On the one hand, there are people who just want to say this is the American story. No other story is true of America. And that’s wrong. On the other side there are people saying, “These people hate America; all they can do is accentuate the negative, and that was four hundred years ago.” And that’s wrong as well. It wasn’t just four hundred years ago. It is today, and it is woven into the legacy of almost every institutional system of public life we have.
The ability to walk and chew gum, the ability to do two things at once, the ability to reckon with truth and recognize what it means to rebuild a union, these are the tasks of a grown-up citizen. These are the tasks of a grown-up citizenry. I’m not sure we’re growing up. We’re regressing right now, but that’s still the challenge in front of us. And it is precisely because I believe so much in the creed that I think it’s important for us to name when we have betrayed it not because I therefore get to toss the creed aside and say, “It’s all a bunch of bull,” but precisely so that we now redeem it, or we pass on to the next generation a chance to redeem it.
I believe in the possibility of redemption. That’s the most religious and civic-religious thing I can say that connects both the creed and the recognition of our failings as a country. I think doing both is central to the work of being American for the rest of our lives.
MG: One more balance that I have a tough time achieving as a columnist: How do you humanize your opponents without normalizing their views?
EL: I don’t know, Mike. I think you’ve been practicing this as well as anybody I’ve seen out there, and you have a certain standing. When I go and point out the ills of Trumpists, well, I’m easily dismissed. I’m a Democrat. I worked for Clinton and Obama and so on and so forth. But you’ve got a certain standing that enables you to, I think, be heard in a different way.
But the mirror image is also true. I have a certain standing to say to people who are practicing too zealous a brand of identity politics on campuses, or who are too hostile to, and paint with too broad a brush, people who might be conservative. I have standing there to push back. I think the way that we do this—to humanize—is simply to recognize that there is some quantum of human experience: pain, yearning, loss, fear that has led somebody to a worldview, to the security of a worldview, to the security of a community that is bound together by that worldview.
And if the tenets of that worldview are in fact repugnant, understanding what human dynamics brought a person to that worldview does not mean actually forgiving, normalizing, or validating what’s repugnant in it, but it does mean holding yourself to account so that you don’t give up on them. You don’t dismiss them out of hand, and you don’t play right into their hands by treating them like the devil incarnate or like animals in a way that allows them to return the favour.
It’s simply about leading by example. You particularly, and other never-Trump conservatives, have faced this much more painfully than I have in this era. It can lead to a lot of rebuke and a lot of turning of backs. There’s a lot of that right now. But we need to remember that there is something human in this reaction of rebuke. We need to say, I set this example not because I necessarily assume that you whose views I don’t want to normalize are going to come around and like me and change your mind or be my friend, but because I can’t possibly change your mind and heart if I don’t show that my own mind and heart are also open enough to see your humanity.
MG: One final question: Some of the sermons in the book—a book that people should get and read—are done just as Donald Trump is taking power in the United States.
And some of the emotion, the anger in your book . . . it’s pretty raw. It leaves you, at one point, to question, to be skeptical about, democracy itself. And the question that I want to end with is, How do we restore our faith in democracy? What restores your faith in democracy?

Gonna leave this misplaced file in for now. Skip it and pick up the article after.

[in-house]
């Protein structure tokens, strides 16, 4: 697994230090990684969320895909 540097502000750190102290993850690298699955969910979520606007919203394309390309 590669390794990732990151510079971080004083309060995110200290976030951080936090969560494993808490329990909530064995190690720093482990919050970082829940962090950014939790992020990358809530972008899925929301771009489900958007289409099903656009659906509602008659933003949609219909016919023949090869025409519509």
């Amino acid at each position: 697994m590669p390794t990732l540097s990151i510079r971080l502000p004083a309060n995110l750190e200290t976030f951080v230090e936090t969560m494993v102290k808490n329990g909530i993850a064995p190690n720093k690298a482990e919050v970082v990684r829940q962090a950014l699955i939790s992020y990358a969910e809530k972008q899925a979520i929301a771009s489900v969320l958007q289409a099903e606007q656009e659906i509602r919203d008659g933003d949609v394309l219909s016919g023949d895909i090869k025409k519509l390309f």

EL: Mike, I’ll tell you this conversation restores my faith in democracy, number one. The fact that people of different political vantage points, different faith backgrounds, different formative experience, can take each other seriously as moral, intellectual, emotional beings recognizing humanity before we started recording, rolling tape, talking about the challenges and the pain that each of us has been facing in our families.
This is not only still possible; this is still what’s happening all across the United States. I really do believe that there is so much humanization still. There’s so much, in a way, precisely because there’s such a bad example being set by the current occupant of the presidency. I think a lot of people, whatever their politics may be, are taking it upon themselves in a greater way to lean in, to listen a little harder, to show a little more compassion, to question themselves a bit more, to hit pause, to not simply respond to the dopamine rush and the hormonal cycle of Trump’s inflammations.
In our work at Citizen University, what has given me faith in democracy is seeing people all around the country from small rural communities to big cities, from different backgrounds of every dimension of identity, trying to figure out how to make stuff work; trying to come together and solve problems at the local level; trying where they can to sustain relationships of trust and affection and responsibility. And I still think there’s a deep layer of that capacity in American life. It’s why I believe that if people like you and me can tend to that and actually remind people to tend to the gardens of our democracy and go back and not focus so much on what’s happening in DC and national politics but think about, How do you hold up your corner? How does your corner connect to my corner?
I’ve seen enough evidence of renewal and rejuvenation to believe that it can happen at a greater scale. That is not being Pollyanna. I’m eyes wide open that, as John Adams put it, “There has not been a democracy yet that eventually didn’t commit suicide.” And I think that, in the infinite relay race of American civic religion, it is our job to see if we can get this baton to one more generation, and then it’s going to be their turn. We have no guarantees about what’s going to happen long after that. But I think right now, we can actually do that.
And I meet enough people, I certainly meet enough young people in our work at Citizen University, to give me that faith. People who are motivated by justice, able to express doubt and self-doubt, able to connect the dots between ideas and action and responsibility and service, that I think we can come out of this. And at the end of the day, honestly, what choice do we have but to have faith and then try to practice it?
MG: That’s a great place to end, Eric. Thank you for a great conversation and for a great book. It really is something that Americans need to read.